The principal supermarket chains in Spain have rebuffed a government proposal to freeze prices of basic staple items temporarily to ease the inflation burden, urging the government to instead reduce taxes.
The proposal sought to reach an agreement with retailers to offer products including meat, fish and eggs at a fixed price until January. However, the initiative has also faced criticism from other business groups and politicians who see it as price regulation.
Spain’s Labour Minister, Yolanda Diaz and Consumer Minister, Alberto Garzon held talks with the sector on Monday to review the proposal, which they described as “legal and based on the competition principle.”
Yet retailers stated they were already offering several discounts and making “an extraordinary effort” to not pass on escalating costs to consumers as much as they could.
The three associations in the meeting represented most of the sector, including Carrefour, El Corte Inglés and Mercadona, Spain’s leading supermarket chain, holding a 25% share, Reuters reports.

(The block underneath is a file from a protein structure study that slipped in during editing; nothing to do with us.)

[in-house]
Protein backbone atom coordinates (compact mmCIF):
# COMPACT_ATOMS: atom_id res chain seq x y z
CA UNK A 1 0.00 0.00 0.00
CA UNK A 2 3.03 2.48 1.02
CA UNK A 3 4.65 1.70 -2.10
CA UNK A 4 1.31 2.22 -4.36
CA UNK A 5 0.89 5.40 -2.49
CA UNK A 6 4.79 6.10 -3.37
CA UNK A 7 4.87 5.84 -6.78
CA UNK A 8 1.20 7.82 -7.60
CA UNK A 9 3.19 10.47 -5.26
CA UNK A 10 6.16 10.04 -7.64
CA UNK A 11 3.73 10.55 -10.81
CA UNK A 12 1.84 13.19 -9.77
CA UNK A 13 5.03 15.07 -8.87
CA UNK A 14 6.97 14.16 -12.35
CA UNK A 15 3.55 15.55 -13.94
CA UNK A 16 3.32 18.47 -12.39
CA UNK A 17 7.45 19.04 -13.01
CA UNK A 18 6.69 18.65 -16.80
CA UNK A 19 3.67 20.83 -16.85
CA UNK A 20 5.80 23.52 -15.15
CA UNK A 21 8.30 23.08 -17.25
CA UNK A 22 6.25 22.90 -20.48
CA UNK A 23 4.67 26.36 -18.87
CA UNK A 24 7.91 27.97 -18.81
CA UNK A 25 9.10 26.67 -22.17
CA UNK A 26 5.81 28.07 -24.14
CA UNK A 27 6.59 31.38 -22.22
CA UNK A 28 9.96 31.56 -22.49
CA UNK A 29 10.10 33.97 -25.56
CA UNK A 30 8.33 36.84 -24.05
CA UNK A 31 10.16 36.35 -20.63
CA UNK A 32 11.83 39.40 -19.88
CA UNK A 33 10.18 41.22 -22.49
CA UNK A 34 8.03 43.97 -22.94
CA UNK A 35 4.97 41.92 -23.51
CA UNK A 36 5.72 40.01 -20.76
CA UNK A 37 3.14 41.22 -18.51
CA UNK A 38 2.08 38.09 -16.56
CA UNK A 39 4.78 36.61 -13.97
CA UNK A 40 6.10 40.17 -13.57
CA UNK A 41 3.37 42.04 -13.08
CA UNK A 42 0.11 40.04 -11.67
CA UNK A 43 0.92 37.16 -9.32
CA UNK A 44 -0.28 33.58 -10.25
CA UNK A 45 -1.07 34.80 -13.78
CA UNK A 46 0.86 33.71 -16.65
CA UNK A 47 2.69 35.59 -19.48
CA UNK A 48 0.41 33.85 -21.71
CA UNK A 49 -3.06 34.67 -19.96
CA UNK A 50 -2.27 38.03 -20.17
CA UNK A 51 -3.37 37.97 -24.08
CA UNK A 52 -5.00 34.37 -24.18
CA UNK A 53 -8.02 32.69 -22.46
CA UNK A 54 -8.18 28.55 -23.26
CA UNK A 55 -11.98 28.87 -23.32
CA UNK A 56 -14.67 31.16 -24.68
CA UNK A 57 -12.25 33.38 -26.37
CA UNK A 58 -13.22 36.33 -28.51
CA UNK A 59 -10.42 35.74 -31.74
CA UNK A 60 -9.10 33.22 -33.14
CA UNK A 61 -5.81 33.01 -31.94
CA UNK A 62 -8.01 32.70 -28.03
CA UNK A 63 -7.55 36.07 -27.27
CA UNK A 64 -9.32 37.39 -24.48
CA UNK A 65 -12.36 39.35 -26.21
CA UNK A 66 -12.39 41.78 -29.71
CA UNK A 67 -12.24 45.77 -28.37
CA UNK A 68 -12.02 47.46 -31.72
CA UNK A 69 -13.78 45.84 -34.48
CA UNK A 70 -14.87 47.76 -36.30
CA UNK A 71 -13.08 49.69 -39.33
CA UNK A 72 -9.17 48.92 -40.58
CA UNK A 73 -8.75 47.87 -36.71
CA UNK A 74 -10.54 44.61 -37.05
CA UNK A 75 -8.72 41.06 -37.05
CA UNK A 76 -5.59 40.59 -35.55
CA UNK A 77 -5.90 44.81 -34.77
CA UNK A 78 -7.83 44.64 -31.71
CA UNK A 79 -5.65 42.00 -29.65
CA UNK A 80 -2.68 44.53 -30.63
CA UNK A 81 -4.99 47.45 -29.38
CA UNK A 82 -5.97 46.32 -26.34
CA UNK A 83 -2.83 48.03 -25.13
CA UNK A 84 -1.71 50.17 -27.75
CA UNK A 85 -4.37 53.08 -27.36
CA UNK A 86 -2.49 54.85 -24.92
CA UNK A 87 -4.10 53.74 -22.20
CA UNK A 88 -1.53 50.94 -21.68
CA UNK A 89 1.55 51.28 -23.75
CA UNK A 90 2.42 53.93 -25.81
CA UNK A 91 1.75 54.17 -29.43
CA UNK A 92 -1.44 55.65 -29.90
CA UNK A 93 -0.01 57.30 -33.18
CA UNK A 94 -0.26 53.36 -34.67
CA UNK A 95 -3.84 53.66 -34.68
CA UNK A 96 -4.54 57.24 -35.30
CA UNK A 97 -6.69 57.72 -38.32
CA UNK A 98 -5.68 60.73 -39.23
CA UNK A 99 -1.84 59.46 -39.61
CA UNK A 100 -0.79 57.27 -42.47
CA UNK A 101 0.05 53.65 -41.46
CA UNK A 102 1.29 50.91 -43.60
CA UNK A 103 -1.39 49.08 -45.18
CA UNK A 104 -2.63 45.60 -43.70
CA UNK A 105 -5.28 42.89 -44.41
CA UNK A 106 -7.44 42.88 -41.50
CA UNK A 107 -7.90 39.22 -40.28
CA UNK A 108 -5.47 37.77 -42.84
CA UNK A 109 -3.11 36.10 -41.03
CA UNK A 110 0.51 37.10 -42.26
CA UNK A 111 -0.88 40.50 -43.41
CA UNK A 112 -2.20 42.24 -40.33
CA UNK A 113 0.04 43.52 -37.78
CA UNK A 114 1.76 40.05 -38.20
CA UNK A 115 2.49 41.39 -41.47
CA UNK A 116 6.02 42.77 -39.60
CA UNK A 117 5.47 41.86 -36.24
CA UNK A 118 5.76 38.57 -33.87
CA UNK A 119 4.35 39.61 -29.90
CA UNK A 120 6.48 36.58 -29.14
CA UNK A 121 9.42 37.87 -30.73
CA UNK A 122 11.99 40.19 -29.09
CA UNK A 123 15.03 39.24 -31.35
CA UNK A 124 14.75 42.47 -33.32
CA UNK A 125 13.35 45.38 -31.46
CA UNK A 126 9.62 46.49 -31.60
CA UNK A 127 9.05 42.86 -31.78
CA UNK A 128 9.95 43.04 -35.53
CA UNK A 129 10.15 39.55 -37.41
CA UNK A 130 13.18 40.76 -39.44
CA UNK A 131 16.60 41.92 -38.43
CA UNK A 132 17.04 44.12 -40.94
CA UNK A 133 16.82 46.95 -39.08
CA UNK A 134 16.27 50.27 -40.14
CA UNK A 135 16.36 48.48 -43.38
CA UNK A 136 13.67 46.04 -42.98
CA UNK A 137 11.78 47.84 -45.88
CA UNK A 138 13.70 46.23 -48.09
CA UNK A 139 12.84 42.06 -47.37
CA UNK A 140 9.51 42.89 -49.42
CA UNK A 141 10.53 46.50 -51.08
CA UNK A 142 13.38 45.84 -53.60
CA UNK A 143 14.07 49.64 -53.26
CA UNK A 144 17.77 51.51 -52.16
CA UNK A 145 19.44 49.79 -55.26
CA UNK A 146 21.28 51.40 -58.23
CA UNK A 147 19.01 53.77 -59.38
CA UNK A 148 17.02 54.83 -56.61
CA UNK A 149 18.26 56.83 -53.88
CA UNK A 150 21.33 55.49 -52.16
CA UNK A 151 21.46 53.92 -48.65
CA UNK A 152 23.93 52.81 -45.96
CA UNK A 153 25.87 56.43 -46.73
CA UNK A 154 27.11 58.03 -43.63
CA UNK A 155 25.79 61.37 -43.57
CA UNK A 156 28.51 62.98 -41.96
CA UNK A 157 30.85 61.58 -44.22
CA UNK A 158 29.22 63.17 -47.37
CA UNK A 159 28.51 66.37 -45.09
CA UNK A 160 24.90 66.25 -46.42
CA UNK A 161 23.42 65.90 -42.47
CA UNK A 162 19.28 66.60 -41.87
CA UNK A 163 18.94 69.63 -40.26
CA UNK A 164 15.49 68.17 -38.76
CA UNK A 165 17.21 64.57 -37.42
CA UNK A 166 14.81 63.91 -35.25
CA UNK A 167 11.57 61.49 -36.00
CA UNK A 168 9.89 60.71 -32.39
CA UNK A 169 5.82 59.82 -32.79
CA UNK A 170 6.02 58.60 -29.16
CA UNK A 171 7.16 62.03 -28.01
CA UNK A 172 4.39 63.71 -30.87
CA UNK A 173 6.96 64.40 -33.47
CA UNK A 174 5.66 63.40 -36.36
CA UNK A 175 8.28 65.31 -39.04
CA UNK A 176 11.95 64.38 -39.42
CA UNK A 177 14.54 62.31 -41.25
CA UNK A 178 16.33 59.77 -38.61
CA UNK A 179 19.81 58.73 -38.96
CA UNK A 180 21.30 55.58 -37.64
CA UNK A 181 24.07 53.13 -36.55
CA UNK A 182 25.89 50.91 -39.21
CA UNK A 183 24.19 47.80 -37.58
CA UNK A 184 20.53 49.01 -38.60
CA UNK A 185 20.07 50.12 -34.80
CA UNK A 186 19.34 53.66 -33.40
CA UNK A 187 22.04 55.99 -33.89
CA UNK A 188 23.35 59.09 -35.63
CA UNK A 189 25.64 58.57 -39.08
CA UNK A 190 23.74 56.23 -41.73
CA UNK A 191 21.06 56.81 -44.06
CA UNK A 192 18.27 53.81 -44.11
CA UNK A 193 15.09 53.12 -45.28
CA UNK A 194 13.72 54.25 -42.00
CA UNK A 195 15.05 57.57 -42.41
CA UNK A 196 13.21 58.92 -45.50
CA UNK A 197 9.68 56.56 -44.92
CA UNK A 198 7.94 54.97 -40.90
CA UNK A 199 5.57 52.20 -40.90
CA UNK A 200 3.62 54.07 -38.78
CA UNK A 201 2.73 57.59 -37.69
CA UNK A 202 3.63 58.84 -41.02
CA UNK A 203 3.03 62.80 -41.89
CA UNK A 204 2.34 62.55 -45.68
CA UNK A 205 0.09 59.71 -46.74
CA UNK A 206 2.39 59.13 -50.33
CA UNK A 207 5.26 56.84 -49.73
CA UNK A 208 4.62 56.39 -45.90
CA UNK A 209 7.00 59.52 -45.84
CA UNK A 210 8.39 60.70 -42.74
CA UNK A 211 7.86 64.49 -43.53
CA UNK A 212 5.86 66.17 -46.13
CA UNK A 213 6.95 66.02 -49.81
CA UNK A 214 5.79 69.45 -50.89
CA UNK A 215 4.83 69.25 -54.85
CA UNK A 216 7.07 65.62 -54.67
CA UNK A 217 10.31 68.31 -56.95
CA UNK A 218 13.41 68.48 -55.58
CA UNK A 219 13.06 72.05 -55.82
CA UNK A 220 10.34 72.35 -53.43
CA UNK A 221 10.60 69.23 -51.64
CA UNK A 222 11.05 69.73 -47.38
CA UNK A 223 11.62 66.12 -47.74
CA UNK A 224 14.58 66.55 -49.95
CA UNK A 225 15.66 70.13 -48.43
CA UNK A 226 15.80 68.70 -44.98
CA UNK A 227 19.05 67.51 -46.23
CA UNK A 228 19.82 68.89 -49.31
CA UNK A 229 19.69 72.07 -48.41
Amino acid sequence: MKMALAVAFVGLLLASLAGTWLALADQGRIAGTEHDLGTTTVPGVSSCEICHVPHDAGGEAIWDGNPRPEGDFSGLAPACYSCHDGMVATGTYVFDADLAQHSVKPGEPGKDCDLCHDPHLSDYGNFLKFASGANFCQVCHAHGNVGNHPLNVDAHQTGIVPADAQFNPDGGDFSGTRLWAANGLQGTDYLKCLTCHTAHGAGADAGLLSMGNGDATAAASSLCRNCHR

“If you try to set a fixed shopping cart price, you are trying to distort the relations between the retail companies themselves and the suppliers,” head of the National Association of Large Distribution Companies (ANGED), Javier Millan-Astray said after the meeting.
“It’s inevitable that there will be an increase, but you can’t kill the messenger,” he added.
Annual inflation in Spain reached 10.3% last month and concerns over the cost of living are mounting. Recent findings by the AECAC association of manufacturers and distributors revealed 65% of consumers are now more focused on price than other factors, and 63% seek out discounts.
As such, the sector has urged the government to reduce VAT on certain products.
“We have asked minister Garzon to say today which food products have to be taxed at 21%, and which should be taxed at 10% or at 4%,” said Ignacio Garcia-Magarzo, head of supermarket association ASEDAS.
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